Saturday, July 30, 2011

Peter Chrysologus Starter

The hidden world of bacteria never ceases to amaze me. A month or two ago my starter began to stink something awful. I know, you think it needs to be saved from 1856. Not at all. So I chucked it. Mostly because I was going to be away for a while and not baking. Upon my return I began a new one. Flour of wheat, rye, maybe something else and water. Then: What is that smell? Sort of like parmesan, and feet. It did take two weeks to finally smell like starter. And then of all things, it is raging lacto leviathan. Raised this baby in less than 6 hours. I normally let it go from 12 -14 hours rising. WHAT?? It is nearly 100 degrees here, but still. That is totally unbelievable for a sourdough. So, to honor today's saint. His name is Peter Chrysologus. Means Golden Word. And The Word is awesome.

Pizza Paneer Truck

Whaddya know? The paneer works really nicely on pizza. This dough is made with a bit of my new untested sourdough starter made with some wheat I grew in a pot out back. It's now raising its very first bread. On top is the paneer from earlier this week, halved little yellow tomatoes, pickled okra (I think one of the best batches I've ever made) some leftover ratatouille mostly zucchini, walnuts. I think that's it. No sauce. Some sage and basil from the garden. I think a $20 pizza at the very least. I wonder if you could sell this from a truck. Maybe with rose in summer. And instead of a kiddy tune, you pipe some Cole Porter. I'd come a running.

Wednesday, July 27, 2011

Paneer Riserva con Tartuffo

OK, I will admit I have been getting out of hand this week, throwing together extraneous ingredients that just happened to be in the fridge. It started with some local truffles that begged to be used immediately. In eggs with cheese, sure. With oysters wrapped in bacon, why the hell not? But this one was sheer chance. Who bought all this milk? I'm bored, I'll make some paneer.

If you don't know how, this is the gateway drug for all cheeses. 2 quarts of whole milk. Juice of two lemons. Bring milk almost to boil, pour in juice, let curdle. Pour into a cheesecloth-lined sieve and drain for an hour or so. Then press for a few hours. Unwrap and lovely. It first went into a saag paneer of course. But all the rest? I kneaded it with salt to be smooth and dense. Poured over olive oil and threw in some truffle slices. It is AMAZING. This was the first tiny jar after a week or so. The bigger one I'm going to let sit and age a bit in the cave. Delicious. Closer to feta than I would have imagined, but truffly. Say OH MY.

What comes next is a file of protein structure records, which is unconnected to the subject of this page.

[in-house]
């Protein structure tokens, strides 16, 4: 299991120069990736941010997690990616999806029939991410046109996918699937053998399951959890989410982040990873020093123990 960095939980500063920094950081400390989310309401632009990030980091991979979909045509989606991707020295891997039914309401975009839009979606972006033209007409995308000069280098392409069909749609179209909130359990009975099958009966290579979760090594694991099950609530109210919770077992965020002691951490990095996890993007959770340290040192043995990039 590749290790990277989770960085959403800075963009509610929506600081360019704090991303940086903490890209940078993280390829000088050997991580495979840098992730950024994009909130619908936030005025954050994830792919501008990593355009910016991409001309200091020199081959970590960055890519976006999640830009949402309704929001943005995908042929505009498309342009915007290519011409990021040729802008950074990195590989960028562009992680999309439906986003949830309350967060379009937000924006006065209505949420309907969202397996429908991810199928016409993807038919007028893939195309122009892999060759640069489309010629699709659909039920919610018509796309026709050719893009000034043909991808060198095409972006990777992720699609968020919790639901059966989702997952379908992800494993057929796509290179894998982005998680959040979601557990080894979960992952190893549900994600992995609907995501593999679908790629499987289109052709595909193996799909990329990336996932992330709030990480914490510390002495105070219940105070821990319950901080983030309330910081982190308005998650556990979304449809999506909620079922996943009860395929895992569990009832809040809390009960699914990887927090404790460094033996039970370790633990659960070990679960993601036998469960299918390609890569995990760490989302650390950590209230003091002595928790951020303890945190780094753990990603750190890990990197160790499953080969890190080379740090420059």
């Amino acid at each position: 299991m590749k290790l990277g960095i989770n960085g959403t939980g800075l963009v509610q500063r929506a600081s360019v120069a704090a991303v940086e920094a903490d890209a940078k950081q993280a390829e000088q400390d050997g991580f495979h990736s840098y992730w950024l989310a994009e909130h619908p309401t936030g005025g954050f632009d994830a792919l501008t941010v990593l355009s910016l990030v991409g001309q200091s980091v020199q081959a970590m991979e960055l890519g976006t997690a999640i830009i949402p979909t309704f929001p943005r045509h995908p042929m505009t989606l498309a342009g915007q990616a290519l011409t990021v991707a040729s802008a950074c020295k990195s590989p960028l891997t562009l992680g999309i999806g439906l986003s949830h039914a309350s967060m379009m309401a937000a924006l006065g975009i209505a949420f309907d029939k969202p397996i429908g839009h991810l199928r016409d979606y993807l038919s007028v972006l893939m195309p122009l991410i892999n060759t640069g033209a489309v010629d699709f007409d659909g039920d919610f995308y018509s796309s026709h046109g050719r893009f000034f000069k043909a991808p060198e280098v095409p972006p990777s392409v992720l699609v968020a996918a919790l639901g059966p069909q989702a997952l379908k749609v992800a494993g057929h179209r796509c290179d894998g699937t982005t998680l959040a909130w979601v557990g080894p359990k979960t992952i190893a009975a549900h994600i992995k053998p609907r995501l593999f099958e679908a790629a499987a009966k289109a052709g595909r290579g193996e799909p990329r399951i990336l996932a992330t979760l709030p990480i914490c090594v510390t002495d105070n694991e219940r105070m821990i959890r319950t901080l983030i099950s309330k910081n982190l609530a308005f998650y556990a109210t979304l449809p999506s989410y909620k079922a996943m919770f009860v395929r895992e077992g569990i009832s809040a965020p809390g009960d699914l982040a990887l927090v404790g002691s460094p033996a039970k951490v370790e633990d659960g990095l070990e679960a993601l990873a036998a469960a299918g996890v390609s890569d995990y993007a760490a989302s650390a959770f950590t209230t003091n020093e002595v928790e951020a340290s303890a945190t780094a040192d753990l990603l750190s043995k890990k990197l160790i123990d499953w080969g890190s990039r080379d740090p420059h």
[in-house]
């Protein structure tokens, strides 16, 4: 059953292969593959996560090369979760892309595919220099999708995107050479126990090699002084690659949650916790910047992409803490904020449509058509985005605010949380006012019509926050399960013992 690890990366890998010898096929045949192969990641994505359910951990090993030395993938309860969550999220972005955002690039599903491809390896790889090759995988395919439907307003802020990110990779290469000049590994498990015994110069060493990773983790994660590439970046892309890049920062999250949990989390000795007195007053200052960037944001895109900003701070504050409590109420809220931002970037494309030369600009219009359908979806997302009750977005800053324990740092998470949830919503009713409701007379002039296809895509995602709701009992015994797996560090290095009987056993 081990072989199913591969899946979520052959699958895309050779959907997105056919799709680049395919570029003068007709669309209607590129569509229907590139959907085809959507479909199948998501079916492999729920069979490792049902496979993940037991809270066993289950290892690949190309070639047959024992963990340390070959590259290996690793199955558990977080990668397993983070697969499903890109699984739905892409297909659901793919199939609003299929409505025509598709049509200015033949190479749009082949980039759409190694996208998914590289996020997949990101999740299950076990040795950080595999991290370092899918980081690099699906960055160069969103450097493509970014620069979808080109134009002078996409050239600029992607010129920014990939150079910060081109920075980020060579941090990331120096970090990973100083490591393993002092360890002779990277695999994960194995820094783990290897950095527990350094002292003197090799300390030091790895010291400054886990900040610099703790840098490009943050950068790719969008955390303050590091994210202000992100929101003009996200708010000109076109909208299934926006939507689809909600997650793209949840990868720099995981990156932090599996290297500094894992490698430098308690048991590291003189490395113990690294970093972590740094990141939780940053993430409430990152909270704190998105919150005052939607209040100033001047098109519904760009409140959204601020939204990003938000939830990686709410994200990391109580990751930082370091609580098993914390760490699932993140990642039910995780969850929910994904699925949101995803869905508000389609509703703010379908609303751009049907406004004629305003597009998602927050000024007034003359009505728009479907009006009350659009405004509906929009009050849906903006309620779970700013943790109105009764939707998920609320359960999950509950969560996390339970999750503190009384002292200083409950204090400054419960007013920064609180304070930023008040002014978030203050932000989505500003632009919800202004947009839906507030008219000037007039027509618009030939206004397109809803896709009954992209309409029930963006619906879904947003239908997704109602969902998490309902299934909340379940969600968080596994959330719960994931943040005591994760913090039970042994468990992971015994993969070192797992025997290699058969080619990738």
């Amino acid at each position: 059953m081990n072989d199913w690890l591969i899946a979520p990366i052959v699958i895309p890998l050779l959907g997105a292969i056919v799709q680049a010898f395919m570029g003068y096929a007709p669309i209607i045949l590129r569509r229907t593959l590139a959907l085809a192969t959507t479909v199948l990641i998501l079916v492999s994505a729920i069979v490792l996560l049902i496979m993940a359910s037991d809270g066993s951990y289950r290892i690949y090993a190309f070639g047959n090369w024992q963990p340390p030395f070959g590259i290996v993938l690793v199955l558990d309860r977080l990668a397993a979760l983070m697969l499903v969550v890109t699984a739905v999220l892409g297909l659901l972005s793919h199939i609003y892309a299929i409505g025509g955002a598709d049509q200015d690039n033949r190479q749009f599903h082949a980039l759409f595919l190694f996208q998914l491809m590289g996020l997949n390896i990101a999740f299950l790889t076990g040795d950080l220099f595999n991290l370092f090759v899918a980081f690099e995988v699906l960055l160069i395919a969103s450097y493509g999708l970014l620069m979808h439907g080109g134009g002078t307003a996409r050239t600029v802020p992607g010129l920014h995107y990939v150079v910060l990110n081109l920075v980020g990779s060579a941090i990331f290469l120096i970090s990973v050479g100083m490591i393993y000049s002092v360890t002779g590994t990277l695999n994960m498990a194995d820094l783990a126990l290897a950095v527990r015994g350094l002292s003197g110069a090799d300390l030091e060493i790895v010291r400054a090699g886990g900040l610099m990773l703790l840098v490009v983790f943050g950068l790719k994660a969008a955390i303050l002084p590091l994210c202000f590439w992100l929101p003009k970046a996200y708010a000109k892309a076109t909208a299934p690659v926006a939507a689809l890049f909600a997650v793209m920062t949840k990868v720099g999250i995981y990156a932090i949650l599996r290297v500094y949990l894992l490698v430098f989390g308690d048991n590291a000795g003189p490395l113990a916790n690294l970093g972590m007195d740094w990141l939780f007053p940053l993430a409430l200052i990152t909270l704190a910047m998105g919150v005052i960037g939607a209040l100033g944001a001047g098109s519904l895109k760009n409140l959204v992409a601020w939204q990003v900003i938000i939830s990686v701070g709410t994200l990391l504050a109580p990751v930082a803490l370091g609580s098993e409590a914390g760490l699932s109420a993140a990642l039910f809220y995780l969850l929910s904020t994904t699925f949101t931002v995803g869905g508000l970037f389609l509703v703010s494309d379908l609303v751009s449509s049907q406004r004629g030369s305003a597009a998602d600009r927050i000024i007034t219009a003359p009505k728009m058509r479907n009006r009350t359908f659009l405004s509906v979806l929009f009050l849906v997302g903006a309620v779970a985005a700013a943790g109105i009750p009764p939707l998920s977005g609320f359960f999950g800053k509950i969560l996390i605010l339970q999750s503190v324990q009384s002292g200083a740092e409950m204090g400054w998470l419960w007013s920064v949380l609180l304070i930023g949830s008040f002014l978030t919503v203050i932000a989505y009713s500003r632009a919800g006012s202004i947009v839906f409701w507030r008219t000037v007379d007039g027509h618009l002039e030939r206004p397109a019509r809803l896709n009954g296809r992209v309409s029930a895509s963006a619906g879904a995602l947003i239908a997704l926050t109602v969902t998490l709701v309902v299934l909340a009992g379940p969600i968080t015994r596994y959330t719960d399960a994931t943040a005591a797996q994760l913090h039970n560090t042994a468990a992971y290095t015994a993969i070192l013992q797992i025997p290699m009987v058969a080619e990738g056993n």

Sunday, July 24, 2011


About 20-something years ago, in a little apartment in the Bronx, I tried out some recipes from the Silver Palate cookbook. Tabbouleh sticks in my mind as especially toothsome. I must have stuck to the recipe at first because that particular page is splattered with unspeakable ordure. Maybe of use someday to an intrepid culinary archaeologist. Even more interesting is how far I've strayed from the original recipe. The only thing similar is the hour's soak 1:1 ratio in water. I seem to have tripled the amount of parsely and lemon juice, thrown in red pepper and shallots. And interestingly, less olive oil than the original. All the other ingredients in the original are gone. Weird. But still a staple, as you can see with this Greek salad, hummus and homemade pita. This stuff is just in my blood.

Sunday, July 17, 2011

Mopani Worms

I am of the opinion that if there's anything you want from pretty much any place in the world, New York is a good bet, or often even better London. People from every corner of the former Empire, which means most of the world. I spent this past week loitering there, mostly eating pork scratchings (aka cracklings) astounded by places like the Borough Market, the Ginger Pig in Marylebone, Neal's Yard in Covent Garden, etc. We are talking serious food here. But who could guess at the stodgiest of all revered old purveyors - Fortnum and Mason - I would find these for sale? You've all seen the commercial right? The white guy gives the South African couple some chicken to taste and he says, "tastes like Mopani Worms." Well, it doesn't taste like chicken, at least these were hard and crunchy and salty. If they were fattier I would say they're not unlike pork scratchings, but that would insult the Pig Gods. Let me say, these worms were tasy, interesting, and I hope if you see these for sale in your locale, try one. Look closely between my fingers to see what you're in for. But the flavor and texture was quite pleasant.